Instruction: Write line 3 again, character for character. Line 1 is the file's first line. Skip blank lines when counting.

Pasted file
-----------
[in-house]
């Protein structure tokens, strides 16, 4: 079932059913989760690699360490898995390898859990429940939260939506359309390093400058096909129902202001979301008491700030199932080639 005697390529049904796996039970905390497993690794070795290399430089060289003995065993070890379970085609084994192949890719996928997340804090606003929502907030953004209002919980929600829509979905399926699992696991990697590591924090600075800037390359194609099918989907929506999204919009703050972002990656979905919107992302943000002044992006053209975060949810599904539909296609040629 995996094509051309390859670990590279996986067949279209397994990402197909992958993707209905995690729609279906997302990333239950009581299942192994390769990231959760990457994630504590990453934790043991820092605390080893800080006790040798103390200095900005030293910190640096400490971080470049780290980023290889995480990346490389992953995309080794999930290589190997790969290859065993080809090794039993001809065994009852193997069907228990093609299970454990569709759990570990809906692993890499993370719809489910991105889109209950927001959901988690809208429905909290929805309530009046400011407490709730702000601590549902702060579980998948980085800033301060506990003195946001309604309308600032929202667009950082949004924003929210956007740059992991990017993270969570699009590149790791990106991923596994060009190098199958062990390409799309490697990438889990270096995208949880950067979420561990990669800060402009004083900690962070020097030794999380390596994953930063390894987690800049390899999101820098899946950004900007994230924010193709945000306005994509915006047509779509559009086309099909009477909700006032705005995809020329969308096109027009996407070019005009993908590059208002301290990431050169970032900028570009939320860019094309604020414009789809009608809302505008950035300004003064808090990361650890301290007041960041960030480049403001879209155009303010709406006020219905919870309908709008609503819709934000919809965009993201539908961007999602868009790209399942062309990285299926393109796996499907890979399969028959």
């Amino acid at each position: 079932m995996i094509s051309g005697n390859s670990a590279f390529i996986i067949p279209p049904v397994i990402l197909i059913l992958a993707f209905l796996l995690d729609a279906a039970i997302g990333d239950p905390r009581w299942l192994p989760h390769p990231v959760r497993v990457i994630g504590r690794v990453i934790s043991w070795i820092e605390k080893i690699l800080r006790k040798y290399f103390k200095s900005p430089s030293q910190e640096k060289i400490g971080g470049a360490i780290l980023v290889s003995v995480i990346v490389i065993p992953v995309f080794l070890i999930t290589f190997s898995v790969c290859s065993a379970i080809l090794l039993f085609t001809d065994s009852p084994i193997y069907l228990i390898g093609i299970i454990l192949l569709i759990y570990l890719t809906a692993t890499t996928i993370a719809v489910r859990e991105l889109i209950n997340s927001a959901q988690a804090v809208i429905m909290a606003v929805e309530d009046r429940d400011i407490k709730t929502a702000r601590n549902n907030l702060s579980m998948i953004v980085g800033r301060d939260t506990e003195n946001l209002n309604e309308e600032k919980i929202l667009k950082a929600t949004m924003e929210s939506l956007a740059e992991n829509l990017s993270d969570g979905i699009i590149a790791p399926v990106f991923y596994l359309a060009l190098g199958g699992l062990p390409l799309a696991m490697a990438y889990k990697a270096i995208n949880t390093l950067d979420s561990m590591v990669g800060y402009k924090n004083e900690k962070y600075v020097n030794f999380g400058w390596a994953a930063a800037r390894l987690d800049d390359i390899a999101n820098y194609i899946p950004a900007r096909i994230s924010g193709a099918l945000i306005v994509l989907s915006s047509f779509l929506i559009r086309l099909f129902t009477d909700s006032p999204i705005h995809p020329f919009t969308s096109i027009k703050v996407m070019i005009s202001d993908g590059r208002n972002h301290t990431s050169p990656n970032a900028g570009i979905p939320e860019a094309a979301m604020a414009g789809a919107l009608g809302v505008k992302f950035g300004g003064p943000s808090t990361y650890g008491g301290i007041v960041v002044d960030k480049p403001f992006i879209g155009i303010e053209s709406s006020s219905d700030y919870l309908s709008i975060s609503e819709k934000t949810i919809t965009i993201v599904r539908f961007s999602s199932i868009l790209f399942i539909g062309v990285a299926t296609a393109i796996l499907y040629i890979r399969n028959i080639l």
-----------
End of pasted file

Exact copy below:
């Amino acid at each position: 079932m995996i094509s051309g005697n390859s670990a590279f390529i996986i067949p279209p049904v397994i990402l197909i059913l992958a993707f209905l796996l995690d729609a279906a039970i997302g990333d239950p905390r009581w299942l192994p989760h390769p990231v959760r497993v990457i994630g504590r690794v990453i934790s043991w070795i820092e605390k080893i690699l800080r006790k040798y290399f103390k200095s900005p430089s030293q910190e640096k060289i400490g971080g470049a360490i780290l980023v290889s003995v995480i990346v490389i065993p992953v995309f080794l070890i999930t290589f190997s898995v790969c290859s065993a379970i080809l090794l039993f085609t001809d065994s009852p084994i193997y069907l228990i390898g093609i299970i454990l192949l569709i759990y570990l890719t809906a692993t890499t996928i993370a719809v489910r859990e991105l889109i209950n997340s927001a959901q988690a804090v809208i429905m909290a606003v929805e309530d009046r429940d400011i407490k709730t929502a702000r601590n549902n907030l702060s579980m998948i953004v980085g800033r301060d939260t506990e003195n946001l209002n309604e309308e600032k919980i929202l667009k950082a929600t949004m924003e929210s939506l956007a740059e992991n829509l990017s993270d969570g979905i699009i590149a790791p399926v990106f991923y596994l359309a060009l190098g199958g699992l062990p390409l799309a696991m490697a990438y889990k990697a270096i995208n949880t390093l950067d979420s561990m590591v990669g800060y402009k924090n004083e900690k962070y600075v020097n030794f999380g400058w390596a994953a930063a800037r390894l987690d800049d390359i390899a999101n820098y194609i899946p950004a900007r096909i994230s924010g193709a099918l945000i306005v994509l989907s915006s047509f779509l929506i559009r086309l099909f129902t009477d909700s006032p999204i705005h995809p020329f919009t969308s096109i027009k703050v996407m070019i005009s202001d993908g590059r208002n972002h301290t990431s050169p990656n970032a900028g570009i979905p939320e860019a094309a979301m604020a414009g789809a919107l009608g809302v505008k992302f950035g300004g003064p943000s808090t990361y650890g008491g301290i007041v960041v002044d960030k480049p403001f992006i879209g155009i303010e053209s709406s006020s219905d700030y919870l309908s709008i975060s609503e819709k934000t949810i919809t965009i993201v599904r539908f961007s999602s199932i868009l790209f399942i539909g062309v990285a299926t296609a393109i796996l499907y040629i890979r399969n028959i080639l």